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Animals as Moral Agents
Animals as Moral Agents

Author(s): Urszula Zarosa
Subject(s): Law, Constitution, Jurisprudence
Published by: Wydawnictwo Uniwersytetu Jagiellońskiego
Keywords: law; philosophy of law; law and biology; biojurisprudence; legal ethics;

Summary/Abstract: When looking back at the history of ethics, formulating the satisfying conditions of a moral agent has been one of the most important problems of moral philosophy. The topic of moral agency is relevant for several practical problems like abortion, euthanasia and is putatively the most important issue for any discussion of animal rights. It is worth noting that well established criteria of moral agency would not only help us to resolve moral conflicts but is also necessary for applying any moral theory in practice. For many years animals were omitted from ethics since it was founded in an anthropocentric approach to moral philosophy. Yet year after year, the ubiquitous view of animals (that they are mere automata, with no dominion over their actions and are created purely for the sake of human species) has slowly been evaporating. The aim of this article is to show an intrinsically consistent stipulation of moral agency as well as its legal consequences which arise in virtue of the discussion of animal rights. Despite the fact that this article breaks a taboo of comparing animals with humans (which is still present in countries with a strongly religious background), it is not my goal to equate persons with non-human animals. The view of ethics given here comes from Peter Singer’s interpretation of the equal consideration of interests principle and is supported in R.M. Hare’s two-levels of moral thinking theory. I argue that this view imposes on us (humans) a strong obligation to defi ne the criteria of moral agency, i.e. to make precise who and by virtue of what features or circumstances should be regarded as a moral agent. Grasping the strong intuitively notion of interest, I agree with P. Singer’s criterion of being an ethical subject and I try to investigate what it means in our everyday practice.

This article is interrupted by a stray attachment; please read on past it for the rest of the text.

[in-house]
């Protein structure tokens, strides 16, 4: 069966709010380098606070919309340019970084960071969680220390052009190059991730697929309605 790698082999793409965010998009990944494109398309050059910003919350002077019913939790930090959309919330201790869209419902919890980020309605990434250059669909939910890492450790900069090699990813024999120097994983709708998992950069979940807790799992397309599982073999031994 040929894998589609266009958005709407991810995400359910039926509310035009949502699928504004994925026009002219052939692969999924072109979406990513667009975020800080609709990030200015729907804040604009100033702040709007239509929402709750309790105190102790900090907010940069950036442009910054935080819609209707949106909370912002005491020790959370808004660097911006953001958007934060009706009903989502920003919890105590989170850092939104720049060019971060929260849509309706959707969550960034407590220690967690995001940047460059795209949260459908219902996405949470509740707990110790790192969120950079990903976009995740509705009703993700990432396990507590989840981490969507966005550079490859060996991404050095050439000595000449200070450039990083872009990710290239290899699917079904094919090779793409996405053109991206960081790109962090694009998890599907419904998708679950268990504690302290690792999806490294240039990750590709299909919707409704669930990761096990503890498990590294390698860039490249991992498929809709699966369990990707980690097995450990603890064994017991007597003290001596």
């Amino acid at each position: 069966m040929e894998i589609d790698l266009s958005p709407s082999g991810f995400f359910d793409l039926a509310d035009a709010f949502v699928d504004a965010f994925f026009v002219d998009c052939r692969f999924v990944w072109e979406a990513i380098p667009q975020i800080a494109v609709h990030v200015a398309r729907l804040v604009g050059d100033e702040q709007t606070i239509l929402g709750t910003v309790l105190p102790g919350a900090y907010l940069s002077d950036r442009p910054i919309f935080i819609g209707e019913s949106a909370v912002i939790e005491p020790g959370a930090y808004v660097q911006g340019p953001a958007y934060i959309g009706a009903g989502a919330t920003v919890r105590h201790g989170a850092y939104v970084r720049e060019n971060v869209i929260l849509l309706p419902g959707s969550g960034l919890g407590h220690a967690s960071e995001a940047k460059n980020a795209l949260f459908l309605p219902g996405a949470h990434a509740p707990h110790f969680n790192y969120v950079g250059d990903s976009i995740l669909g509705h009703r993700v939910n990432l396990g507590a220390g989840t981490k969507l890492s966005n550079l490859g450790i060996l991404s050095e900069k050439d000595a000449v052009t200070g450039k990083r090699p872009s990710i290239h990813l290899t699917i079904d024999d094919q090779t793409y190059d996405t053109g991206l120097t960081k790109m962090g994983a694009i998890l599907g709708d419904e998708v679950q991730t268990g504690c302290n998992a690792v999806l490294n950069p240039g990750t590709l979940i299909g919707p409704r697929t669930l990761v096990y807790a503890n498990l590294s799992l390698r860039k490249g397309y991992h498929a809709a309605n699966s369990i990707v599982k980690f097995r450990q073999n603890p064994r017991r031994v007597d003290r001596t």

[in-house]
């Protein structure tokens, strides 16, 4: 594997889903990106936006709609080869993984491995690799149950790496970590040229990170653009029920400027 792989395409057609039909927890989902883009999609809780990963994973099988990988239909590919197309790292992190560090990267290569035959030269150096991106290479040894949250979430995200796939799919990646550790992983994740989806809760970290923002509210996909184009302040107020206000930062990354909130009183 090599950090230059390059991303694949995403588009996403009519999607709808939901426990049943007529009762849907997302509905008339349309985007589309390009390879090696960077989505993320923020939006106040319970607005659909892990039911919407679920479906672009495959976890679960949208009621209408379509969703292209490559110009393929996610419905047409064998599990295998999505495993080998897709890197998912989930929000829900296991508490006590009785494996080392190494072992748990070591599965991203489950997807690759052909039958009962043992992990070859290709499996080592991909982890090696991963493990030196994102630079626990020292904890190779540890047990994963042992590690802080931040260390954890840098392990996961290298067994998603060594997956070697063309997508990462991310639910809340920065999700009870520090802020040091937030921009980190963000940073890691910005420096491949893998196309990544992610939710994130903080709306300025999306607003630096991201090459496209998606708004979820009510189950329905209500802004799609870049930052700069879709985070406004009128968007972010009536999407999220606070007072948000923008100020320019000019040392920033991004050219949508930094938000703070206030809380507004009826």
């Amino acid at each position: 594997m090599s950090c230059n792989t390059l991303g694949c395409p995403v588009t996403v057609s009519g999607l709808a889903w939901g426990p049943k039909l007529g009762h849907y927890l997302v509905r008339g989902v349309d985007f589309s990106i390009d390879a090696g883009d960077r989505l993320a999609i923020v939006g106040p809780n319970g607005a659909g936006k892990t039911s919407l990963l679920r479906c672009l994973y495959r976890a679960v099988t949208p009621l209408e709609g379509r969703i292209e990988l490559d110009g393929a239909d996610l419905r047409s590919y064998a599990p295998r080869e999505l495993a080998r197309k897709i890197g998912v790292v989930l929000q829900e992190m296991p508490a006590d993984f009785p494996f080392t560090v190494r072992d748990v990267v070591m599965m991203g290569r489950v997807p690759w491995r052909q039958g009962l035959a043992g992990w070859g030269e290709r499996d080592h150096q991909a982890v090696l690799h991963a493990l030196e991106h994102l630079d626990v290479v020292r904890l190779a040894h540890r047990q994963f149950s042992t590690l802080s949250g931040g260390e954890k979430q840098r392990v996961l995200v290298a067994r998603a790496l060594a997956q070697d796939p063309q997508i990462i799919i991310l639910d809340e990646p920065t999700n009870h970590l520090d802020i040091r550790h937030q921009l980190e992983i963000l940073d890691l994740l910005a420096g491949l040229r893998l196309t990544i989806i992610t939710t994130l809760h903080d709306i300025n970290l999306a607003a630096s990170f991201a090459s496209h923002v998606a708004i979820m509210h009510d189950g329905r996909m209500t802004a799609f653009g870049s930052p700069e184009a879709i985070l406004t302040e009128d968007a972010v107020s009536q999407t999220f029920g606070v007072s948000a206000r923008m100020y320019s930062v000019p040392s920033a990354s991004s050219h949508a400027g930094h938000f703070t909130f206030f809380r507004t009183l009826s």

• Issue Year: 2010
  • Issue No: 5
  • Page Range: 155-164
  • Page Count: 10
  • Language: English